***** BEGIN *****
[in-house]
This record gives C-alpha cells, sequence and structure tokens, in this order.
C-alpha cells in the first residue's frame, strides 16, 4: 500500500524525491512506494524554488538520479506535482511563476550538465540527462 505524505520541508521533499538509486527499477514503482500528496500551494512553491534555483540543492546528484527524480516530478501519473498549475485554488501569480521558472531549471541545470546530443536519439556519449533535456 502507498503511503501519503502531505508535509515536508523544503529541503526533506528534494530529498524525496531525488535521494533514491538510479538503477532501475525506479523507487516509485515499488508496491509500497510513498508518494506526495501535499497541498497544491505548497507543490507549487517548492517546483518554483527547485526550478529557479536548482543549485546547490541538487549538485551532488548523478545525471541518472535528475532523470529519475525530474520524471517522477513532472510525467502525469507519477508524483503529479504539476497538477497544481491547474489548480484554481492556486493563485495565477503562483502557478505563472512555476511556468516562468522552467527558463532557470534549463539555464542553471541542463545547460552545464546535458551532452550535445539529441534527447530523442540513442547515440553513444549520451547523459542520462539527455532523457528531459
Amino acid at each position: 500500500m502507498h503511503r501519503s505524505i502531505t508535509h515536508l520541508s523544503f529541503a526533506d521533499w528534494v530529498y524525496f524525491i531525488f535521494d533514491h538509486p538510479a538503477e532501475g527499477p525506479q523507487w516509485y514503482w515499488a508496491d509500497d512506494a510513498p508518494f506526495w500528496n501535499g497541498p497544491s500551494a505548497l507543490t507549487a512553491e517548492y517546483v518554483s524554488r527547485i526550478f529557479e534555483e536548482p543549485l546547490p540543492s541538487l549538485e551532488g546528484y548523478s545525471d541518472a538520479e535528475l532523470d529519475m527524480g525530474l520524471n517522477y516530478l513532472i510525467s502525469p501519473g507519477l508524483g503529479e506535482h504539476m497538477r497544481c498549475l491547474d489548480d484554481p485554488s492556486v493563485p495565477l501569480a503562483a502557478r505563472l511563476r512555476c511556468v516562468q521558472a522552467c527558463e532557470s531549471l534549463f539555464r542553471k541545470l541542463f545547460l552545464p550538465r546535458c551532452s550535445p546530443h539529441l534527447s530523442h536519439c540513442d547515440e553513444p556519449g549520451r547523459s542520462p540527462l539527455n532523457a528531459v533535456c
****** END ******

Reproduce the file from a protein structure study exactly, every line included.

[in-house]
This record gives C-alpha cells, sequence and structure tokens, in this order.
C-alpha cells in the first residue's frame, strides 16, 4: 500500500524525491512506494524554488538520479506535482511563476550538465540527462 505524505520541508521533499538509486527499477514503482500528496500551494512553491534555483540543492546528484527524480516530478501519473498549475485554488501569480521558472531549471541545470546530443536519439556519449533535456 502507498503511503501519503502531505508535509515536508523544503529541503526533506528534494530529498524525496531525488535521494533514491538510479538503477532501475525506479523507487516509485515499488508496491509500497510513498508518494506526495501535499497541498497544491505548497507543490507549487517548492517546483518554483527547485526550478529557479536548482543549485546547490541538487549538485551532488548523478545525471541518472535528475532523470529519475525530474520524471517522477513532472510525467502525469507519477508524483503529479504539476497538477497544481491547474489548480484554481492556486493563485495565477503562483502557478505563472512555476511556468516562468522552467527558463532557470534549463539555464542553471541542463545547460552545464546535458551532452550535445539529441534527447530523442540513442547515440553513444549520451547523459542520462539527455532523457528531459
Amino acid at each position: 500500500m502507498h503511503r501519503s505524505i502531505t508535509h515536508l520541508s523544503f529541503a526533506d521533499w528534494v530529498y524525496f524525491i531525488f535521494d533514491h538509486p538510479a538503477e532501475g527499477p525506479q523507487w516509485y514503482w515499488a508496491d509500497d512506494a510513498p508518494f506526495w500528496n501535499g497541498p497544491s500551494a505548497l507543490t507549487a512553491e517548492y517546483v518554483s524554488r527547485i526550478f529557479e534555483e536548482p543549485l546547490p540543492s541538487l549538485e551532488g546528484y548523478s545525471d541518472a538520479e535528475l532523470d529519475m527524480g525530474l520524471n517522477y516530478l513532472i510525467s502525469p501519473g507519477l508524483g503529479e506535482h504539476m497538477r497544481c498549475l491547474d489548480d484554481p485554488s492556486v493563485p495565477l501569480a503562483a502557478r505563472l511563476r512555476c511556468v516562468q521558472a522552467c527558463e532557470s531549471l534549463f539555464r542553471k541545470l541542463f545547460l552545464p550538465r546535458c551532452s550535445p546530443h539529441l534527447s530523442h536519439c540513442d547515440e553513444p556519449g549520451r547523459s542520462p540527462l539527455n532523457a528531459v533535456c